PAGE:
But, when there are so many temptations and so much of socialising, as we are demonstrating, revolves around the consumption of the less healthy options of food and drink it is the diet part of getting fit that is the most difficult part.

Then we also have to consider why does so much of the healthy stuff that we are told that we should be eating more of taste so, well strange?

Why should I have to start eating things that I do not like? Don’t tell me it’s an acquired taste, why can’t I reach my goal by eating food that I enjoy?

Meredith David and Kelly Haws think that they may have found the answer; in Saying “No” to Cake or “Yes” to Kale: Approach and Avoidance Strategies in Pursuit of Health Goals  which was published in Psychology and Marketing Journal.

The two American psychologists identified that people who are trying to adopt a healthy eating regime focus on two different types of activity

  1. Eating healthy foods like kale (referred to as “approach”), and
  2. Not eating unhealthy foods like cake (referred to as “avoidance”).

The level of change in behaviour that this two-pronged approach requires is above and beyond what many people are capable of achieving and maintaining. Most people just do not have enough self-control

If you are a person with low self-control when you try to change your diet your will tend to focus on what you cannot eat. Someone with higher levels of self-control will focus on the food they can eat.

Meredith David and Kelly Haws conducted two studies with hundreds of undergrad students who were asked to imagine that they were trying to live more healthily and/or lose weight.

Christian Jarrett of the BPS Research Digest described the studies.

In the first study which had three parts

  1. The students completed a questionnaire which identified how much self-control they have in everyday life.
  2. Some of the students were asked to list foods they should eat more of to make their diet healthier,
  3. Other students were asked to list foods they should eat less often.

The results showed that

The students conducted their allocated task in different ways, with the level of self-control being the factor which determined the approach the students took.

Students with high levels of self-control tended to like the foods on their lists more than those with low levels of self-control.

Likewise, the high self-control students were less likely to like the foods that they should avoid to achieve a healthier diet than their low self-control colleagues.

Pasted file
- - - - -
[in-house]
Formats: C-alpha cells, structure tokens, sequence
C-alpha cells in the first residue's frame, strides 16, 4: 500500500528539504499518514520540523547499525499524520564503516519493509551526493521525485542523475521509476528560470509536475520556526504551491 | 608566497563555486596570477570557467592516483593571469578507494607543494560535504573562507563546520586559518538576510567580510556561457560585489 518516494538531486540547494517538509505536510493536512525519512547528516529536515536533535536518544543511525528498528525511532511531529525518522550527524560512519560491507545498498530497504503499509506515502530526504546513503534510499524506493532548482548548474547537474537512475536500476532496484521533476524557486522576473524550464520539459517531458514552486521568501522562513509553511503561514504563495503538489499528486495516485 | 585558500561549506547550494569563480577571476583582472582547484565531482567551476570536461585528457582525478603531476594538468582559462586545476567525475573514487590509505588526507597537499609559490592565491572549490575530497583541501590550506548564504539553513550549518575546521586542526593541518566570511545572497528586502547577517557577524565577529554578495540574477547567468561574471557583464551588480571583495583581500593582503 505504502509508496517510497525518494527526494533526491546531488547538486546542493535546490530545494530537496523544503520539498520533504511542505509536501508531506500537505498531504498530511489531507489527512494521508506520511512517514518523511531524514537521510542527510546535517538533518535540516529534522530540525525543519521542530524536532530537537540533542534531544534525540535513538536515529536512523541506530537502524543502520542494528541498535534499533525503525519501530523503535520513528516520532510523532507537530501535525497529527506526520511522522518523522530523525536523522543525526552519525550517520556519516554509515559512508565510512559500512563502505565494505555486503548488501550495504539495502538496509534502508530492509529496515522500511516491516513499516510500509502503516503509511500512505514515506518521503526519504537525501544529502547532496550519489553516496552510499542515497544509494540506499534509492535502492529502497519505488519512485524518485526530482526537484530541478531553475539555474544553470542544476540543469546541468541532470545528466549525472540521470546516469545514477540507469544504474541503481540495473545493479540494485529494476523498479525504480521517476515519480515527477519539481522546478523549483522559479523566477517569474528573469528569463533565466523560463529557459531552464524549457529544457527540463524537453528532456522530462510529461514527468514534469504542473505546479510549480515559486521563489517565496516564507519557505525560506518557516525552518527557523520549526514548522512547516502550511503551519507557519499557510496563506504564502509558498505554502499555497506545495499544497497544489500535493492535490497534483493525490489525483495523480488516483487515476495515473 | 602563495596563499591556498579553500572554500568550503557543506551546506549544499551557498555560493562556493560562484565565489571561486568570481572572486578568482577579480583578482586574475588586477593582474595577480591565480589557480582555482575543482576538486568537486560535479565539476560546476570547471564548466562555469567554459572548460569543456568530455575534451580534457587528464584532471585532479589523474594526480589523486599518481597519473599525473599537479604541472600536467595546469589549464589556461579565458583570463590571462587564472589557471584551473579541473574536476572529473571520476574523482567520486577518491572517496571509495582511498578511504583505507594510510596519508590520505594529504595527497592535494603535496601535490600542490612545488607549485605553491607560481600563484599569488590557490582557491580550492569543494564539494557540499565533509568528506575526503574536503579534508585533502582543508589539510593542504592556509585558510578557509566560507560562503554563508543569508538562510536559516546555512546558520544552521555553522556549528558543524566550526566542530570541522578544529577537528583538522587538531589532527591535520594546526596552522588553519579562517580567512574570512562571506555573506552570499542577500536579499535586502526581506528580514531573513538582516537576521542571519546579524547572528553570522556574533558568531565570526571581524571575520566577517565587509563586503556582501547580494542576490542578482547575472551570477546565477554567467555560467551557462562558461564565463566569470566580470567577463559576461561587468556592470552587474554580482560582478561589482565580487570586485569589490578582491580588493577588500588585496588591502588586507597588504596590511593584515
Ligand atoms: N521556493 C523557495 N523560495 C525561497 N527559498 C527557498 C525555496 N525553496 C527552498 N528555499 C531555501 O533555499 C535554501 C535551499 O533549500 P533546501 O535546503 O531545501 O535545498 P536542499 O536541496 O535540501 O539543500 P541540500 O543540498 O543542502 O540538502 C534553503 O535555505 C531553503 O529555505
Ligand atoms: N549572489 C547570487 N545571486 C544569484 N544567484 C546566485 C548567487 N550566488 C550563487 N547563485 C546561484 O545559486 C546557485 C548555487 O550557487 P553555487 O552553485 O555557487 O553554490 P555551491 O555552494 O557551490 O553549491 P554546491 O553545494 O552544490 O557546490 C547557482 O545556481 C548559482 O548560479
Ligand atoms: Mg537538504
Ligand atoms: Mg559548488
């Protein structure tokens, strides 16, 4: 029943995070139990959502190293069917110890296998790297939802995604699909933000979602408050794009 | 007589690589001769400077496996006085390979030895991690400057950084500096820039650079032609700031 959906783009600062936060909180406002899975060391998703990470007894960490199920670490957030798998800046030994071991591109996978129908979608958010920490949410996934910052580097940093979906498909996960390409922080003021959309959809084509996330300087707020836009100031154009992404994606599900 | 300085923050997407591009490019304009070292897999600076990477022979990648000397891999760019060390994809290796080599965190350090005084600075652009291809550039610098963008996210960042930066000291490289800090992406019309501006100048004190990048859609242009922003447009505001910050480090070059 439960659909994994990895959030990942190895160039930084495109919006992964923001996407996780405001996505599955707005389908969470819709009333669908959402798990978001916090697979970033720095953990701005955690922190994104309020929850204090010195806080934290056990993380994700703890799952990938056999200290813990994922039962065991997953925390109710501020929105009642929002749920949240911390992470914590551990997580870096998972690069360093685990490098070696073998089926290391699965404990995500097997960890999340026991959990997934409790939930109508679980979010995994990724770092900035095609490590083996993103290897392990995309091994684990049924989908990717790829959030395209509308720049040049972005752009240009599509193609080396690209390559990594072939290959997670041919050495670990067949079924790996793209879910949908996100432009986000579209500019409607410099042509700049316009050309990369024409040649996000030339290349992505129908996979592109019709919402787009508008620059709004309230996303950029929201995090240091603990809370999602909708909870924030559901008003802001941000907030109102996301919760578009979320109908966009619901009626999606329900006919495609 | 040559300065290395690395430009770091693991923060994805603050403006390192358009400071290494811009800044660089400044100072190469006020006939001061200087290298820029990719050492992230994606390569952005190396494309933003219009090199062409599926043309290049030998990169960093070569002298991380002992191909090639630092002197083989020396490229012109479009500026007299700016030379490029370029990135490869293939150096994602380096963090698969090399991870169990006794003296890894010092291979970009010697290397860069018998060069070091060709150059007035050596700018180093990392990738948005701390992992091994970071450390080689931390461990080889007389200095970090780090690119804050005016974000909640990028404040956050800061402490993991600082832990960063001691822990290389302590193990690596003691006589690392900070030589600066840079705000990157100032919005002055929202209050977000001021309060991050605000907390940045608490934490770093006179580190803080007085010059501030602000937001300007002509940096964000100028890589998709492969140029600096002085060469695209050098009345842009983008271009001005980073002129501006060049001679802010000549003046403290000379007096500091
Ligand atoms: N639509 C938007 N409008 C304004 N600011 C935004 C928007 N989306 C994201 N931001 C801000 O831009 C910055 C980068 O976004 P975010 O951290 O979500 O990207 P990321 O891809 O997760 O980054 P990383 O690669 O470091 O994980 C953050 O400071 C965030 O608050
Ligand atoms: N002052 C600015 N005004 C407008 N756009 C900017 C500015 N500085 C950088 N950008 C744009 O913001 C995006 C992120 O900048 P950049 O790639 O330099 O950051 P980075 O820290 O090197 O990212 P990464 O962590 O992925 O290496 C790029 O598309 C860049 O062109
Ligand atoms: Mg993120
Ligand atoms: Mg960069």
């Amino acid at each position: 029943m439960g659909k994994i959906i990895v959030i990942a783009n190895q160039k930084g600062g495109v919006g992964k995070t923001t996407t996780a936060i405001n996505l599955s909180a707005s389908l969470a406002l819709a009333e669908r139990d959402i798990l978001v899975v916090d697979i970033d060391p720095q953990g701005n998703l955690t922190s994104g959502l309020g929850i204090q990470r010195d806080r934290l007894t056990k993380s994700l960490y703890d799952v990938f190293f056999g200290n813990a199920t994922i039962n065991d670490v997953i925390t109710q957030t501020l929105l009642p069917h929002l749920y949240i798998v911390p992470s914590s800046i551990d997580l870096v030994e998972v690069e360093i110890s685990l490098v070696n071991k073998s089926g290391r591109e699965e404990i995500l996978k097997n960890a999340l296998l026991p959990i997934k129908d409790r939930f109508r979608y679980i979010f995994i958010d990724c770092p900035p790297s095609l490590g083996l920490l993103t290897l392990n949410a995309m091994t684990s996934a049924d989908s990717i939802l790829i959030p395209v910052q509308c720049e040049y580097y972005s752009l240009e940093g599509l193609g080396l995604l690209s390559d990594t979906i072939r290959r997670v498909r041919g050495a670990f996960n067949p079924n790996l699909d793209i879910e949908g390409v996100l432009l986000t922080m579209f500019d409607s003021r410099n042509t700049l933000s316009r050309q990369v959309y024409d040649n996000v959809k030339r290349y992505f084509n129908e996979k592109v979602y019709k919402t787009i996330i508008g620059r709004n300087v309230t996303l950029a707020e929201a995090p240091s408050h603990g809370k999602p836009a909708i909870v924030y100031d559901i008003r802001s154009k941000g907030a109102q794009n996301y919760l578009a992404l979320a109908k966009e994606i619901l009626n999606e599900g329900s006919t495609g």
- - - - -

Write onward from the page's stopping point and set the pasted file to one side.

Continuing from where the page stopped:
High self-control students also described more healthy foods as likeable that the low self-control students.

The second study involved a repeat of the first study with the added dimension that the students were asked to select the snacks that they would like to receive as a reward for their participation. The selection that they were offered included 16 healthy and unhealthy items.

Students that had provided positive ratings for healthy foods selected the healthier snacks.

The students who said that they liked the less healthy food items in the list exercise selected the less healthy snacks.

That may seem obvious, but David and Haws suggest that it demonstrates that if you want to adopt a healthier diet you should not focus on the things that you like that you have to give up, but on the things that you enjoy that are also better for you and which you should be eating more of.

This is an approach that should work for everyone but they concluded that it is an approach that people with more self-control find easier to adopt.

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Joining CIPD Branch Chairs Alumni Group

IN 2016 I completed over a decade of volunteering with the Chartered Institute of Personnel and Development as a member of the North Yorkshire branch Committee, including six years as a volunteer branch chair and eight years as the branch representative on the CIPD National Council.

I stood down as volunteer branch chair after the maximum tenure of two, three year terms.

Now I have accepted an invotation from the CIPD to be one of the first members of the newly created  CIPD Branch Chairs’ Alumni group.

The invitation to join the new group is recognition from the CIPD of my experience as both a HR and development professional and as a volunteer contributor to the CIPD.

The Alumni group will be consulted by the CIPD on new projects, policy and research.

It is a great way to continue my contribution to my profession through the CIPD.

 

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Entering the Dragons’ Den

Well it had to happen, today I entered the Dragons’ Den. Not the Dragons’s Den of BBC2 TV fame. I have not been subject to the attentions of Debrorah Meaden or an inquistion from Peter Jones.